Jason Goldstein is a Grammy®-winning, and ten-time Grammy®-nominated mix engineer based in New York City. He got his start in the music business as a DJ in the clubs of Washington, DC, spinning old school hip-hop, R&B, house and new wave. After graduating from high school, he moved to L.A., where he started out sandblasting floors, washing dishes, and running errands at L.A.’s famed Ocean Way Studios, eventually working his way up to mixing. During the past 20 years, he has turned into one of the most in-demand mixers in the contemporary R&B/hip-hop scene, working with artists including Beyoncé, Jay Z, The Roots, Ludacris, Jill Scott, R. Kelly, Michael Jackson, Fleetwood Mac, David Bowie, LL Cool J, legendary production team Trackmasters (Will Smith, Nas) and many others as well as for companies such as Avid, JBL, AKG and Sonnox Plug-Ins. Jason is best known for his Grammy-winning mixing on Beyoncé’s BDay, an album that has racked up 3.5 million sales worldwide, and won a Grammy for Best Contemporary R&B Album. Most recently, he mixed comedic pop rock group The Lonely Island’s The Wack Album and Turtleneck & Chain. Jason’s work has been featured in Mix Magazine, Sound On Sound, SonicScoop and Pro Sound Web. He currently works mainly in his home studio and at Downtown Music Studios in New York City.
Jason talked to me about how he built a solid career as a mixer over two decades and what it takes to be a successful engineer in the current climate. He also shared some advice for artists and producers looking to choose the right mix engineer for their projects.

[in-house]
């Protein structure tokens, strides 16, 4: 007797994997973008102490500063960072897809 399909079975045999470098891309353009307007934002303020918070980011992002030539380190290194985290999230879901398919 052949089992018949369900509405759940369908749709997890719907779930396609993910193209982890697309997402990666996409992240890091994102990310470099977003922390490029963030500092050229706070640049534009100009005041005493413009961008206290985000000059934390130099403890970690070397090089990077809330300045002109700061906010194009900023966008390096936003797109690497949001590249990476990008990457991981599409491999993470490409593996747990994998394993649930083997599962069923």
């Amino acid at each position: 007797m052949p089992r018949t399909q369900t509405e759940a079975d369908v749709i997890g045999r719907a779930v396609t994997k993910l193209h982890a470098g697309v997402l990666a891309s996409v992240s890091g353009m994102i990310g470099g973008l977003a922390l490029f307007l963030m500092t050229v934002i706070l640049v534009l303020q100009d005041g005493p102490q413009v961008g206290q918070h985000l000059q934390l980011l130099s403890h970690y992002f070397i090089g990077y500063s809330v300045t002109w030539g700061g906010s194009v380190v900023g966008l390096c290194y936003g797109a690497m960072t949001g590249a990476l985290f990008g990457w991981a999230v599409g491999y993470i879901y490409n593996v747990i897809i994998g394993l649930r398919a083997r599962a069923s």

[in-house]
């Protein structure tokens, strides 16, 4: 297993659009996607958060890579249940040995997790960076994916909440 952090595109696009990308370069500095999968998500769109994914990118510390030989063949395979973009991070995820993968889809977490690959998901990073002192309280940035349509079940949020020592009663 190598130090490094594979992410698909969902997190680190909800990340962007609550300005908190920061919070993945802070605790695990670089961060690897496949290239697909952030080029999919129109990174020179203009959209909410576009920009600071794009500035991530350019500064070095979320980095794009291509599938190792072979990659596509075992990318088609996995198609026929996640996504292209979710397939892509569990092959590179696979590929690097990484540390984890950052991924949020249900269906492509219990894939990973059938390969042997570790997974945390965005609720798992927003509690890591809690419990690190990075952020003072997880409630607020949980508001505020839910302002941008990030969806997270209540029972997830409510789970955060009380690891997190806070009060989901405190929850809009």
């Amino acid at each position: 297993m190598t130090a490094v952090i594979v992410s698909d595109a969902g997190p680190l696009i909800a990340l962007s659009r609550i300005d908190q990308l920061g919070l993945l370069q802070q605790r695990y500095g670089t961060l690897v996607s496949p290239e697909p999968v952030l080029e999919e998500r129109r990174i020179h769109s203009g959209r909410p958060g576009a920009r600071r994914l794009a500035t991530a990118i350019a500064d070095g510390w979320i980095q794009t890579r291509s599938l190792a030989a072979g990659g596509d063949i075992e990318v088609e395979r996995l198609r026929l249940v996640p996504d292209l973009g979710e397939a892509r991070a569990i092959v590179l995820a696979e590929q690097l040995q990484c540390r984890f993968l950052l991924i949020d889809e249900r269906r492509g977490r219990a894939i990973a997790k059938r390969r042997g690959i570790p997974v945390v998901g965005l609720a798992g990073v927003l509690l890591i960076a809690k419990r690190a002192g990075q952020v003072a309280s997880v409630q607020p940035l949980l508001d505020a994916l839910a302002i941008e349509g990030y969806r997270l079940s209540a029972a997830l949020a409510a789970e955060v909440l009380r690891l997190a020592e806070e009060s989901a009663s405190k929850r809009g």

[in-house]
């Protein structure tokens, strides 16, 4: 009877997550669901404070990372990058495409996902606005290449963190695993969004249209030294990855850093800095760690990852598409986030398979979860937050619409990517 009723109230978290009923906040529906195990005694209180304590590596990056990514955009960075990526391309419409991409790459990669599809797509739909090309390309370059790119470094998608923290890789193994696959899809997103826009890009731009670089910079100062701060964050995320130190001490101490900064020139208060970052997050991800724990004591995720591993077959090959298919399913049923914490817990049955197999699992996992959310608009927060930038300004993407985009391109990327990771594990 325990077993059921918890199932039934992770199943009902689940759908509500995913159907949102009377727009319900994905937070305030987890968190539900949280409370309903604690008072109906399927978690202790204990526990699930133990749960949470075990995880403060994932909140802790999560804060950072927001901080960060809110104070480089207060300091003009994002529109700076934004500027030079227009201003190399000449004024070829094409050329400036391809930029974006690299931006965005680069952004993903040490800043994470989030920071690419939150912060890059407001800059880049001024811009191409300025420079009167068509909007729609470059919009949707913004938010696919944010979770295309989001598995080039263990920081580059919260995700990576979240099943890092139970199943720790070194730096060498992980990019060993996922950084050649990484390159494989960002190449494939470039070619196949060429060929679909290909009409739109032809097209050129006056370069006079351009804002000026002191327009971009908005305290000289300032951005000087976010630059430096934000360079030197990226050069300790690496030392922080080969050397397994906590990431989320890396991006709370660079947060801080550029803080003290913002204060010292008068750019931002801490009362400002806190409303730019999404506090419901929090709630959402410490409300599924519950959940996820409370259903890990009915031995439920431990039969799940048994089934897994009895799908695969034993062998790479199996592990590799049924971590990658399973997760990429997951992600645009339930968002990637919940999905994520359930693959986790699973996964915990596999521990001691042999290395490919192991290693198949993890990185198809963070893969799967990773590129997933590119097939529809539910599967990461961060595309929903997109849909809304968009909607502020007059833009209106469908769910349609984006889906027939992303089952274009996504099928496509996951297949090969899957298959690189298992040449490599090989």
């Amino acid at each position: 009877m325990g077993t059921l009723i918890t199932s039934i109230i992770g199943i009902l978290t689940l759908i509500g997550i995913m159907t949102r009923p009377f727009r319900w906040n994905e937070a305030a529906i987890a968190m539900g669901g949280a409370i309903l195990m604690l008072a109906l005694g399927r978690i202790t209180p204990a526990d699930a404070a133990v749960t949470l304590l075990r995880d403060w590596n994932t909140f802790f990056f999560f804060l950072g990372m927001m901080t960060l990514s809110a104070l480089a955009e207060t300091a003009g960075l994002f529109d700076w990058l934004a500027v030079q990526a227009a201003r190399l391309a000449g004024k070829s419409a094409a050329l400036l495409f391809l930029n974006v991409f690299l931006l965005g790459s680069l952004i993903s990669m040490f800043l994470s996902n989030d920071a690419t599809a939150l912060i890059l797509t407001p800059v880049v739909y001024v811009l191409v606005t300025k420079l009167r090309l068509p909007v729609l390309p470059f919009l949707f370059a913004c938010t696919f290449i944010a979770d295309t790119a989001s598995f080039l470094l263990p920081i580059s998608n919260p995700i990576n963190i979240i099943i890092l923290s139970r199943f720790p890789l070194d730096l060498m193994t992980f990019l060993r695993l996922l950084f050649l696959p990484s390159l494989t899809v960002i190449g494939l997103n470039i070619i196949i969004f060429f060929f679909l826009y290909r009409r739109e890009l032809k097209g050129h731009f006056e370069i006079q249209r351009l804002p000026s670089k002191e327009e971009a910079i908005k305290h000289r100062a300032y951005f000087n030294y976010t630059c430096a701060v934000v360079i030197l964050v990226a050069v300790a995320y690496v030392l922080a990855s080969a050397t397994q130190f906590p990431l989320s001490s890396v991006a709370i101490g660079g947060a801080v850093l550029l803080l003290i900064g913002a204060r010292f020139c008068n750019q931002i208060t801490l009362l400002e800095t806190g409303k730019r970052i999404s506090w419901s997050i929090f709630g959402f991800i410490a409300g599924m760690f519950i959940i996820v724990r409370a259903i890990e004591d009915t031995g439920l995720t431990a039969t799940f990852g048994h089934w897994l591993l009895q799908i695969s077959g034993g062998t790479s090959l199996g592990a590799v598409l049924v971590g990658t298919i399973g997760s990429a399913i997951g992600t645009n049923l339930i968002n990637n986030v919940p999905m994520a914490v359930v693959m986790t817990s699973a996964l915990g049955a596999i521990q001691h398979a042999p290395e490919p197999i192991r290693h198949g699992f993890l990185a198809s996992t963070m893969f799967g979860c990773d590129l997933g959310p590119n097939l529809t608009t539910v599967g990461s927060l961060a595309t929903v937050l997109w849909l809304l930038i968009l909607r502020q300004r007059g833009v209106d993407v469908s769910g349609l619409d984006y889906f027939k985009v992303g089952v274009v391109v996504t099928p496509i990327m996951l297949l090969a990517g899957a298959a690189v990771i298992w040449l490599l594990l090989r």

Thanks for taking some time to chat, Jason. So, you started out in the music business working at Ocean Way Studios.
I moved to L.A. right out of high school with no intention of getting in the music industry. I was a DJ, and I had responded to an ad in The Recycler, which was a huge print newspaper similar to Craigslist. I applied for a job at a recording studio, because I thought it would be a cool place to work. I had no idea what Ocean Way was or what into making records. I walked in, and there was one record after another on the wall, going back to things like Pet Sounds and albums by Nat King Cole.
At first, I thought Ocean Way was kind of a funny, dumpy place, as it hadn’t been remodeled since the 1970s. I now know there’s a reason for that, because the rooms sound amazing. And the talent of the producers, engineers and assistants working there was just incredible. I basically walked in and didn’t leave for three years, working about 80-100 hours a week. I was a runner from 6 p.m. in the evening until the last session left, which was often three or four a.m. Then there would be six rooms to clean, and we’d have to set up for a session the next day. Then I would stay the next morning and work on sessions for free to build my skills, go home and sleep for a couple hours and come back in the evening.